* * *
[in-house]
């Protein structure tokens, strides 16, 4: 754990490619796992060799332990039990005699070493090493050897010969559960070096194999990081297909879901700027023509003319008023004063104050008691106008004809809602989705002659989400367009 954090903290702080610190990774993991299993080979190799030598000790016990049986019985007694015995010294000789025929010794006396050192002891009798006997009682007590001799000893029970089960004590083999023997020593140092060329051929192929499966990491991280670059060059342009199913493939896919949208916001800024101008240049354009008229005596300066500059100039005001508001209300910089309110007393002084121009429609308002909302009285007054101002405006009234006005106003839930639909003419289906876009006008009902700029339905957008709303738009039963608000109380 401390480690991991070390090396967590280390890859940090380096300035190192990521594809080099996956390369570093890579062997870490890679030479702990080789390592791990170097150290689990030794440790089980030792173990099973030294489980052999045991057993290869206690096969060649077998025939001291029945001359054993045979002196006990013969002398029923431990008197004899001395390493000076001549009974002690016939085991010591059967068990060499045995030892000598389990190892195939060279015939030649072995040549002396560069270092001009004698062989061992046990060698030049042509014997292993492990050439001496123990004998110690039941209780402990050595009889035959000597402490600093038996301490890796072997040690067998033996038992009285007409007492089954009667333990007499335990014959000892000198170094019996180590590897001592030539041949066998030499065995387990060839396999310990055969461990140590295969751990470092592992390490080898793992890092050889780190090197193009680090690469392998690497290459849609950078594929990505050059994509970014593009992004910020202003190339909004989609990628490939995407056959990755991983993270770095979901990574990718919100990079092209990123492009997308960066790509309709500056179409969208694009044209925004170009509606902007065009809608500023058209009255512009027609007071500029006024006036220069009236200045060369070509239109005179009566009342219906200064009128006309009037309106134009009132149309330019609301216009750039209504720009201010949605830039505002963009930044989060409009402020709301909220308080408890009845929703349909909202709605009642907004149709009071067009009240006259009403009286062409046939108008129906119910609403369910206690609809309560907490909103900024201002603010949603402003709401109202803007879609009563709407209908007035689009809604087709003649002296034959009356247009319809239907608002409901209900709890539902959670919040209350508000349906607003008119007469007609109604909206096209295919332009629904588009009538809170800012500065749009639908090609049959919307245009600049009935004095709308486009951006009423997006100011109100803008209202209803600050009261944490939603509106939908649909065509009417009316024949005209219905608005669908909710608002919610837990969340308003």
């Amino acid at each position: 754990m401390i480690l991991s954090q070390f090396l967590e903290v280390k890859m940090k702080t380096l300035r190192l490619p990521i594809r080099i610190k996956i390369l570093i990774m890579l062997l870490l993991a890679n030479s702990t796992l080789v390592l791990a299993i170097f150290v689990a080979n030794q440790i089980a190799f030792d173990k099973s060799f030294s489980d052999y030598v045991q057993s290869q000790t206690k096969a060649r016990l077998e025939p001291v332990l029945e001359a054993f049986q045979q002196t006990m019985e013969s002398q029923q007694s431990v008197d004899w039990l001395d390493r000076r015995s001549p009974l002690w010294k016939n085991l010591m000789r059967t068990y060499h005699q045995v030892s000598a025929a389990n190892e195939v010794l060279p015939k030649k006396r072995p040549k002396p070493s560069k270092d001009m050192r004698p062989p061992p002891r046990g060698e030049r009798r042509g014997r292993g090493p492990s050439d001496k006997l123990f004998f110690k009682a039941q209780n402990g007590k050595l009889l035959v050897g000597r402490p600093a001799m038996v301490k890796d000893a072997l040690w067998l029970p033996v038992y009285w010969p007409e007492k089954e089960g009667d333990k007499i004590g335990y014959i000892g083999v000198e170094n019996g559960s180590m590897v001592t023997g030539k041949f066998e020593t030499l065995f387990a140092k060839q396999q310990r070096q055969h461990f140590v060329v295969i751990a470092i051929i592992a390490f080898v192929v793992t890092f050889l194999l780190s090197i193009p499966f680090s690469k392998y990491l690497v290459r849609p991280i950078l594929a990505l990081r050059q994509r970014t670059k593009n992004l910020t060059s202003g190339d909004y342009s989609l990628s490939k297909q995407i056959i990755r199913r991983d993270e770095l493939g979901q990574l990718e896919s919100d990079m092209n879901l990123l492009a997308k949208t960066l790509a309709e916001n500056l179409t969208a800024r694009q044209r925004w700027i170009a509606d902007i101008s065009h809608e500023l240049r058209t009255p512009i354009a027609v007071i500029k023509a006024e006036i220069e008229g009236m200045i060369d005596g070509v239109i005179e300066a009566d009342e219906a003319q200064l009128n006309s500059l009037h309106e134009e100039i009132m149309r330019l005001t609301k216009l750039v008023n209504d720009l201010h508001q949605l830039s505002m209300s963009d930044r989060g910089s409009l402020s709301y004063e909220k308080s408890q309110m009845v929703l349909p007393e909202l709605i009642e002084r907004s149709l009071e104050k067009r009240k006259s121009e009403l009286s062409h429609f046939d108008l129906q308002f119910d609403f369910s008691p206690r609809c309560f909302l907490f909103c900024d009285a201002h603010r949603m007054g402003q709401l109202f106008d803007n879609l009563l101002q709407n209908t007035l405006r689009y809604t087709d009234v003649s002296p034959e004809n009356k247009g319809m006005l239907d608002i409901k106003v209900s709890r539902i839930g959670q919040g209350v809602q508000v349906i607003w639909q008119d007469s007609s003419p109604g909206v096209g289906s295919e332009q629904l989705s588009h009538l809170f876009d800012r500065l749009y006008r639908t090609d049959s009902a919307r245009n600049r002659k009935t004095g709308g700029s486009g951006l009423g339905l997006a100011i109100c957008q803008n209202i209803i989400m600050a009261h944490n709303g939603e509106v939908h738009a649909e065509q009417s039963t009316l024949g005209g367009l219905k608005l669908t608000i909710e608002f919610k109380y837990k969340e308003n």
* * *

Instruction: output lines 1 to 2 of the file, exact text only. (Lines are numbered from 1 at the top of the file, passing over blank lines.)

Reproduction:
[in-house]
């Protein structure tokens, strides 16, 4: 754990490619796992060799332990039990005699070493090493050897010969559960070096194999990081297909879901700027023509003319008023004063104050008691106008004809809602989705002659989400367009 954090903290702080610190990774993991299993080979190799030598000790016990049986019985007694015995010294000789025929010794006396050192002891009798006997009682007590001799000893029970089960004590083999023997020593140092060329051929192929499966990491991280670059060059342009199913493939896919949208916001800024101008240049354009008229005596300066500059100039005001508001209300910089309110007393002084121009429609308002909302009285007054101002405006009234006005106003839930639909003419289906876009006008009902700029339905957008709303738009039963608000109380 401390480690991991070390090396967590280390890859940090380096300035190192990521594809080099996956390369570093890579062997870490890679030479702990080789390592791990170097150290689990030794440790089980030792173990099973030294489980052999045991057993290869206690096969060649077998025939001291029945001359054993045979002196006990013969002398029923431990008197004899001395390493000076001549009974002690016939085991010591059967068990060499045995030892000598389990190892195939060279015939030649072995040549002396560069270092001009004698062989061992046990060698030049042509014997292993492990050439001496123990004998110690039941209780402990050595009889035959000597402490600093038996301490890796072997040690067998033996038992009285007409007492089954009667333990007499335990014959000892000198170094019996180590590897001592030539041949066998030499065995387990060839396999310990055969461990140590295969751990470092592992390490080898793992890092050889780190090197193009680090690469392998690497290459849609950078594929990505050059994509970014593009992004910020202003190339909004989609990628490939995407056959990755991983993270770095979901990574990718919100990079092209990123492009997308960066790509309709500056179409969208694009044209925004170009509606902007065009809608500023058209009255512009027609007071500029006024006036220069009236200045060369070509239109005179009566009342219906200064009128006309009037309106134009009132149309330019609301216009750039209504720009201010949605830039505002963009930044989060409009402020709301909220308080408890009845929703349909909202709605009642907004149709009071067009009240006259009403009286062409046939108008129906119910609403369910206690609809309560907490909103900024201002603010949603402003709401109202803007879609009563709407209908007035689009809604087709003649002296034959009356247009319809239907608002409901209900709890539902959670919040209350508000349906607003008119007469007609109604909206096209295919332009629904588009009538809170800012500065749009639908090609049959919307245009600049009935004095709308486009951006009423997006100011109100803008209202209803600050009261944490939603509106939908649909065509009417009316024949005209219905608005669908909710608002919610837990969340308003």